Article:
How to Target the Right Market—and Dominate It!

This article is an excerpt from the Shortform book guide to "Obviously Awesome" by April Dunford. Shortform has the world's best summaries and analyses of books you should be reading.

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What are the various kinds of markets in which you can sell your product? How do you determine which market is the right one for your product?

Positioning means establishing the context for the use of your product, and selling your product in the right market helps provide that context. For instance, if you sell a new snack in the “chip” market, customers immediately know approximately what your product will look and taste like.

Keep reading to learn how to target the right market and dominate it.

Targeting the Right Market

Positioning consultant April Dunford recommends that, once you understand your competition, your superior features, and which customer segments to target, you should target the right market. The right market is the one that provides context on how to use your product and that gives you the opportunity to dominate that market.

(Shortform note: Dunford doesn’t provide specific advice on how to select the market for your product that provides the right context on how to use it. In Crossing the Chasm, Geoffrey Moore advises that you won’t initially have enough data to know which market—or what he refers to as a niche—to position your product in. You must therefore first position your product as well as possible through a thought exercise: Think of your target customer (who you identified in the previous step) and consider in what scenarios they’d buy your product. This is, in essence, the niche you should enter (for instance, “high-end convenience store snacks”).)

You can try to dominate three types of markets, claims Dunford:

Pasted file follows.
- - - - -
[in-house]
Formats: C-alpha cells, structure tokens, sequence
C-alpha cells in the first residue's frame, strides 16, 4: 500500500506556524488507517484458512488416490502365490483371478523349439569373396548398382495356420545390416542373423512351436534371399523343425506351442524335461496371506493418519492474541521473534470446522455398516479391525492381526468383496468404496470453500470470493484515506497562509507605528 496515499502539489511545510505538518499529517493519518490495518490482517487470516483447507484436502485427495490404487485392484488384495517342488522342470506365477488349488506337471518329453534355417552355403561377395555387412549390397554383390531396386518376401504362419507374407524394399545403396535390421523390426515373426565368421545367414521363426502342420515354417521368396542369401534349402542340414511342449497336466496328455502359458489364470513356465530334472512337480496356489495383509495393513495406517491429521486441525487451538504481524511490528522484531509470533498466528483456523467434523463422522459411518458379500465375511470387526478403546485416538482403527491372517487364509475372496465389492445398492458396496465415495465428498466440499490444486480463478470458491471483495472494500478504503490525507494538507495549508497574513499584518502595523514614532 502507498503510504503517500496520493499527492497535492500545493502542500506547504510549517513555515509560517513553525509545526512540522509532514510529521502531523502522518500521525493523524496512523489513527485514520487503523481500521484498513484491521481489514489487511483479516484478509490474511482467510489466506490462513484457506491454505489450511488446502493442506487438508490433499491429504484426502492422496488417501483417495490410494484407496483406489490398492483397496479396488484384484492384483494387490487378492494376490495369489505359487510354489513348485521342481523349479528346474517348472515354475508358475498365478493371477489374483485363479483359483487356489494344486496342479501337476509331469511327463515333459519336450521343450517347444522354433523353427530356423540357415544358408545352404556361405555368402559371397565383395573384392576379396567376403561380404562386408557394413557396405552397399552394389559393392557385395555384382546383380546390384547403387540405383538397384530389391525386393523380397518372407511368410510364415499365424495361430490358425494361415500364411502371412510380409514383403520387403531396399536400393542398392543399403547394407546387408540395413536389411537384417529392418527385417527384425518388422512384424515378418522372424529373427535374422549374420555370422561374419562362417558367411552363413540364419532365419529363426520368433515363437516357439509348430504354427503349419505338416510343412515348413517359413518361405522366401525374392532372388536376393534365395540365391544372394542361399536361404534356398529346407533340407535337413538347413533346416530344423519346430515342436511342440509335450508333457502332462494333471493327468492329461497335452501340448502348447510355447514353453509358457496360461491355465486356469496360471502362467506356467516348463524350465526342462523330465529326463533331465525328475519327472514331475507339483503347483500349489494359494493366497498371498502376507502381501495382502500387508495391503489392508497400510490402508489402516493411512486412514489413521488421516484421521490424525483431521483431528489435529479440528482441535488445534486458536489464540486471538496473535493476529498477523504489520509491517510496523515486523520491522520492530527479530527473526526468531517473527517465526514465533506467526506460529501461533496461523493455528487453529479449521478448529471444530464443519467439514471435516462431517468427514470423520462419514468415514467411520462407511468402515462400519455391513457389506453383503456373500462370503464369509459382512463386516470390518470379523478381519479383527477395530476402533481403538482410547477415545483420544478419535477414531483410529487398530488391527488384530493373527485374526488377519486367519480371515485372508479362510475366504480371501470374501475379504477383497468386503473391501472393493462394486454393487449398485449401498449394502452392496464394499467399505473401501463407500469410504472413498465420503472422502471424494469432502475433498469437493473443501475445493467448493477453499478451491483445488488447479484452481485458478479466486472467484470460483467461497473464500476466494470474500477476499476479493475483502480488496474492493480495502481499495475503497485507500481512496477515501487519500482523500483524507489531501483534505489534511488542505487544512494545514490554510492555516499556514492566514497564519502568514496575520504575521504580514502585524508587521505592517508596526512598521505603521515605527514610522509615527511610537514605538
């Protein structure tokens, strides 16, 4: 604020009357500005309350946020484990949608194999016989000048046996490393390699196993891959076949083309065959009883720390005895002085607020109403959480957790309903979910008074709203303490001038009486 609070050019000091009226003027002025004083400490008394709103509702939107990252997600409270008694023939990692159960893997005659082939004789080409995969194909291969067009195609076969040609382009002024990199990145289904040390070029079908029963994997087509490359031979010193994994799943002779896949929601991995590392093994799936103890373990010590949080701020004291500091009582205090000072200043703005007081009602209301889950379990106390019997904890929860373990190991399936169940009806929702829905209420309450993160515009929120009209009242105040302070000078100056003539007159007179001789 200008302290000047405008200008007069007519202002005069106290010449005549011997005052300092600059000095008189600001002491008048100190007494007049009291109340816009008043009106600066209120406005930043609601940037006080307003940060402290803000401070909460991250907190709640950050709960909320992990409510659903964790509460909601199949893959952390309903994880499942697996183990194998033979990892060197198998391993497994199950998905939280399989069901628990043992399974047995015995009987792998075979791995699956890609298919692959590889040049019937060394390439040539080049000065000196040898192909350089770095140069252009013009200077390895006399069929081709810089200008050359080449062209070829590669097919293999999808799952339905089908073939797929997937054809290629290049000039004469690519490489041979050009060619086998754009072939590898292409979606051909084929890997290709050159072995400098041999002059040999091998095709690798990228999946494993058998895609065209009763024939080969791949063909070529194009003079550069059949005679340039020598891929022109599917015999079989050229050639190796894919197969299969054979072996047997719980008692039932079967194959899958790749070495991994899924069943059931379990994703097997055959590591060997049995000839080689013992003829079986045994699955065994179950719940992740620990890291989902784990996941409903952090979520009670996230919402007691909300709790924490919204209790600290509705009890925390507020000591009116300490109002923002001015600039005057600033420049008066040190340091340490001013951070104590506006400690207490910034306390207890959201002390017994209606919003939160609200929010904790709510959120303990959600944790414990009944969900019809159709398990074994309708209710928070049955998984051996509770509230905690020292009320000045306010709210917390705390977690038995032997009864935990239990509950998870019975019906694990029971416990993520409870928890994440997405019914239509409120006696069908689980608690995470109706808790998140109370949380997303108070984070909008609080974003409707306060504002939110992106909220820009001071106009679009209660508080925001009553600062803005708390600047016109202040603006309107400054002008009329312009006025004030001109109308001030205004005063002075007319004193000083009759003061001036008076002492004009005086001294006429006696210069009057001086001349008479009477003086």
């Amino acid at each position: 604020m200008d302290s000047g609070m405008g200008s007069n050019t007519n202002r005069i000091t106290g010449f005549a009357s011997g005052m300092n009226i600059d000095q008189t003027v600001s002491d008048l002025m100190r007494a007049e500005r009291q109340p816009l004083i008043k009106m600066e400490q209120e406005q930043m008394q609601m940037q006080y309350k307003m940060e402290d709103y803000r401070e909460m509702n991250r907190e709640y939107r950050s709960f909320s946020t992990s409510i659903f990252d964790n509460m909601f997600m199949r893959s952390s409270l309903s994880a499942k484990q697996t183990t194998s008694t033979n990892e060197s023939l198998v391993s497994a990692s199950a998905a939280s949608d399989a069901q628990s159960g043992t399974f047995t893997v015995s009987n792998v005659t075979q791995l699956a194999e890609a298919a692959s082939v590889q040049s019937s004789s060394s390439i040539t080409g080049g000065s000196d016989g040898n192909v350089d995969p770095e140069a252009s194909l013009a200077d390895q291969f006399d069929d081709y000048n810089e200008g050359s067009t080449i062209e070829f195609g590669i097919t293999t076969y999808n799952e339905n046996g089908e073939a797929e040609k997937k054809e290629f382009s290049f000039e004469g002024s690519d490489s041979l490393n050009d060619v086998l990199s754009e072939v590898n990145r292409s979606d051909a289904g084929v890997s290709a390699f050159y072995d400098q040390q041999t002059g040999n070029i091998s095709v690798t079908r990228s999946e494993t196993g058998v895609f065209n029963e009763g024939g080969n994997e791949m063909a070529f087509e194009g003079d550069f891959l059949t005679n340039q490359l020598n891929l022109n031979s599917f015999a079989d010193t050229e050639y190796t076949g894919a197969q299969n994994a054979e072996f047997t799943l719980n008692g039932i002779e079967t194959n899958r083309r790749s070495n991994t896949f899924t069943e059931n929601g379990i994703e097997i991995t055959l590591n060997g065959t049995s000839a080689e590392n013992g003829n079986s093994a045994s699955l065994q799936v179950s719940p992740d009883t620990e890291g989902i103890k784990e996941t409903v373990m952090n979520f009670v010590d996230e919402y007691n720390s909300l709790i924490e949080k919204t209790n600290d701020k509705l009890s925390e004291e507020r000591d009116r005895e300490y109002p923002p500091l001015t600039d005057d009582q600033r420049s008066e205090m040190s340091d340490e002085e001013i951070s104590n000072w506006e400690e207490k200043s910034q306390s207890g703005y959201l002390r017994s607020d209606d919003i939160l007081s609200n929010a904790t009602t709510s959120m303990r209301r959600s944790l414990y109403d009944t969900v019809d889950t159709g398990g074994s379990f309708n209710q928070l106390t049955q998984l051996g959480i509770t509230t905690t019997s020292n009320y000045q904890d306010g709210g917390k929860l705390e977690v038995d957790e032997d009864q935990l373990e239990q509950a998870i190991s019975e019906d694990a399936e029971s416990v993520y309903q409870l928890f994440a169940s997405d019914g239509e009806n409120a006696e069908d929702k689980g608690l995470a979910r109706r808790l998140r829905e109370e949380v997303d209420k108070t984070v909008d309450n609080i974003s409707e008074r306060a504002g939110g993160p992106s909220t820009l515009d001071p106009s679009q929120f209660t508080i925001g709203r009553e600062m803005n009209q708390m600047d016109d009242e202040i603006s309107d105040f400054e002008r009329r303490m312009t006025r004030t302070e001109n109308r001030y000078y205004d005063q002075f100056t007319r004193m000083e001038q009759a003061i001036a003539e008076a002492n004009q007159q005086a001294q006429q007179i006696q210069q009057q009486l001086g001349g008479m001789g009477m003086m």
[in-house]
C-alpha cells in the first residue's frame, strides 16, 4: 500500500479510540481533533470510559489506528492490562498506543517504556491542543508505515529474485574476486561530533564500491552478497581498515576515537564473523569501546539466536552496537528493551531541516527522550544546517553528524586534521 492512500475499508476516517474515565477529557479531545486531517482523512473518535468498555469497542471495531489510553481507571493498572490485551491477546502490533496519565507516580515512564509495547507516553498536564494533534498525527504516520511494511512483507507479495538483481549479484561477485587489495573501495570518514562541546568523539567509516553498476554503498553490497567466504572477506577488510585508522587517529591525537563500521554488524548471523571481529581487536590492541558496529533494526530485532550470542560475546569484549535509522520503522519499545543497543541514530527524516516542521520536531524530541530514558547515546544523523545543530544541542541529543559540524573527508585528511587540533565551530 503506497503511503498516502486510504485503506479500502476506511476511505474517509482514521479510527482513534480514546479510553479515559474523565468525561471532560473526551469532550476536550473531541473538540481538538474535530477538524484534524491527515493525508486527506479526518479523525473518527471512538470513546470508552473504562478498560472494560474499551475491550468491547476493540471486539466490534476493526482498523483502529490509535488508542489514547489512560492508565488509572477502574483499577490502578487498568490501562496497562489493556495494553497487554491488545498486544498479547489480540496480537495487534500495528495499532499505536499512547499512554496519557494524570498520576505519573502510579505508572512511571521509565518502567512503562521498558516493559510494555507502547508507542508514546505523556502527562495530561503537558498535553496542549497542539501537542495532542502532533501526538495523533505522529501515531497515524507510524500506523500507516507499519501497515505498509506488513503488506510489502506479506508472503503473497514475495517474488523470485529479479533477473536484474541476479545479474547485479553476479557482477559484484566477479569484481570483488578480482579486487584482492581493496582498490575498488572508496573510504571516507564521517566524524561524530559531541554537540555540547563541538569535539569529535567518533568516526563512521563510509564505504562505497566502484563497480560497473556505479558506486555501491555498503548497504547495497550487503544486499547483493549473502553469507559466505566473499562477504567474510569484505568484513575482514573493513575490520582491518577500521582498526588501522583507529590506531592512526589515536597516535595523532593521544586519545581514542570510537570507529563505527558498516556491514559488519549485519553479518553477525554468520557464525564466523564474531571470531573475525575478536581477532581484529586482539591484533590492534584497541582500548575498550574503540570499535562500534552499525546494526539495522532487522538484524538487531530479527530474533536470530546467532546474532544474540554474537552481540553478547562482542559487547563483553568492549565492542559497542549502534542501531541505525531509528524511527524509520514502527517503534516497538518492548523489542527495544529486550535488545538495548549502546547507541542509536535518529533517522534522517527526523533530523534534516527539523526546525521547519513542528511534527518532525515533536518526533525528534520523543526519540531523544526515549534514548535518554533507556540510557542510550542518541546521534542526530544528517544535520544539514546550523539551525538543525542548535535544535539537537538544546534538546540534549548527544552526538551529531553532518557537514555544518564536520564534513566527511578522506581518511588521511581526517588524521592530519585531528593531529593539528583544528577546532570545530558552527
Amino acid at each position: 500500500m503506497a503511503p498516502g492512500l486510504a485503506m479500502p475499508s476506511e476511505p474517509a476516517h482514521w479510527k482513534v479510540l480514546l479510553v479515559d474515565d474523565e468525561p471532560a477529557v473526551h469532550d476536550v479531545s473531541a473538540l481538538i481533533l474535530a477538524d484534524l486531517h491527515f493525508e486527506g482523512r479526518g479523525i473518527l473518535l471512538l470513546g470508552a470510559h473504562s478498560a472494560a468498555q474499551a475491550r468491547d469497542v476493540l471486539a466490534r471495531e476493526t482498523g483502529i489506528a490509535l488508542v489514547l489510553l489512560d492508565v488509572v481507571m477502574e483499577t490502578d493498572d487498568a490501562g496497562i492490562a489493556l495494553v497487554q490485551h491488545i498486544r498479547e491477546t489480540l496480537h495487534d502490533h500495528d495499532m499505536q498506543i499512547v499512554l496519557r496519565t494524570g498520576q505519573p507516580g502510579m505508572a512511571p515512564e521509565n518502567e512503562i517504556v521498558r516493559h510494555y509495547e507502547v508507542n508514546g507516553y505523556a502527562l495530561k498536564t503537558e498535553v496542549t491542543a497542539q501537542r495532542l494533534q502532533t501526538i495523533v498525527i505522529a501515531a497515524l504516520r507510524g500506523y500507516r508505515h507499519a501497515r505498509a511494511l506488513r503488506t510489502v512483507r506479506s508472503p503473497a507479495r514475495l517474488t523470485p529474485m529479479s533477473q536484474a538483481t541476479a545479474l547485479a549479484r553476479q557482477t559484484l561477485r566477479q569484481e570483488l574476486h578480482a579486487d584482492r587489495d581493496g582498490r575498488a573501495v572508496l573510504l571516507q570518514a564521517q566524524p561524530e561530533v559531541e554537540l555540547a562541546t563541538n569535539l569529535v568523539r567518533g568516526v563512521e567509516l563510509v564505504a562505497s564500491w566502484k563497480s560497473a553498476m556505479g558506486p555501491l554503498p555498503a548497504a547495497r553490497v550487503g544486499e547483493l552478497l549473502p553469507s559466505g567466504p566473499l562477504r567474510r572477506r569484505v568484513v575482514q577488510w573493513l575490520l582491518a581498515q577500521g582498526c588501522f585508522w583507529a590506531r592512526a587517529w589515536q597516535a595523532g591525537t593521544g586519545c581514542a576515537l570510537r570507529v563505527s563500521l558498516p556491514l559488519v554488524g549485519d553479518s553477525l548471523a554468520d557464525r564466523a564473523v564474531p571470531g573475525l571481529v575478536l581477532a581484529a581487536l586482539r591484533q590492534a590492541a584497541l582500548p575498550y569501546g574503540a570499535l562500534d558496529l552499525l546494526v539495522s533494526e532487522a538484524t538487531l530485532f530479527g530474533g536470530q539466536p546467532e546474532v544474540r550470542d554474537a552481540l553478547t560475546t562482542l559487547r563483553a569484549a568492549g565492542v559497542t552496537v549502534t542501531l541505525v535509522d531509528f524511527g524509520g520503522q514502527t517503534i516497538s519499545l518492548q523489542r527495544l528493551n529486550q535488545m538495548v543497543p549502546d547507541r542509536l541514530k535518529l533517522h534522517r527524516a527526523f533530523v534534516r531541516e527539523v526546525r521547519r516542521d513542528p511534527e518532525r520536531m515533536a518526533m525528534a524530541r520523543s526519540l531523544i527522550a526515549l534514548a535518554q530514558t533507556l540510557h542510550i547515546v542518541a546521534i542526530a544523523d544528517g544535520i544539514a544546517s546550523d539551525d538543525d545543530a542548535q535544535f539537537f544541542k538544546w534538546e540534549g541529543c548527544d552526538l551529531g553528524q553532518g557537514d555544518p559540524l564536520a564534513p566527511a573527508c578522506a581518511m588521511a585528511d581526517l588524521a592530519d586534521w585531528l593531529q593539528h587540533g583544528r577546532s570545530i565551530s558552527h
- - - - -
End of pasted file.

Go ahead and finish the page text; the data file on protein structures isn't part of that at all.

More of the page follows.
1. An existing market: Customers already know this market well and understand what defines a good product within it. For instance, in the chip market, consumers know a chip should be salty and crunchy and expect this from all chips. Small businesses shouldn’t try to win over an entire existing market—to create a chip more popular than Pringles, for instance. However, a large company could try to win over an existing market if the market is changing in a way that favors its product (say if the chip market is becoming increasingly health-conscious, and your company sells a veggie chip), or if there’s no existing market leader. 

(Shortform note: If you were to succeed in dominating an existing market in the way Dunford recommends, you might even go so far as to establish a monopoly in the market. Dunford doesn’t discuss this specific possibility, but in Zero to One, Peter Thiel argues that creating a monopoly would advance the greater good. This is because monopolies, facing no stiff competition that requires them to minimize expenses and maximize profit, can dedicate resources toward improving the lives of employees and society as a whole. If you aim to dominate an existing market, it might be worth asking yourself if you’d feel compelled to give back to society if you achieve your goal and perhaps changing your aim if the answer is no.)

2. A subsegment of an existing market: Alternatively, if you’re a smaller company, pick a subsegment—an industry, region, customer group, or another factor—of an existing market you can dominate. Winning over a subsegment is easier than winning an entire existing market, and you’ll likely grow more quickly within that subsegment because happy customers will spread the word about your business within their small subsegment community. 

(Shortform note: You might appeal to a subsegment of an existing market by differentiating your product. According to Alan Lafley and Roger Martin, differentiating means producing a product that’s special in the eyes of the customer—has a higher quality or more exciting branding, for instance. Brands can charge more for differentiated products because customers value them more highly than competitor products. You might therefore target the “gourmet” subsegment of the existing chips market by positioning your product as being for epicures.)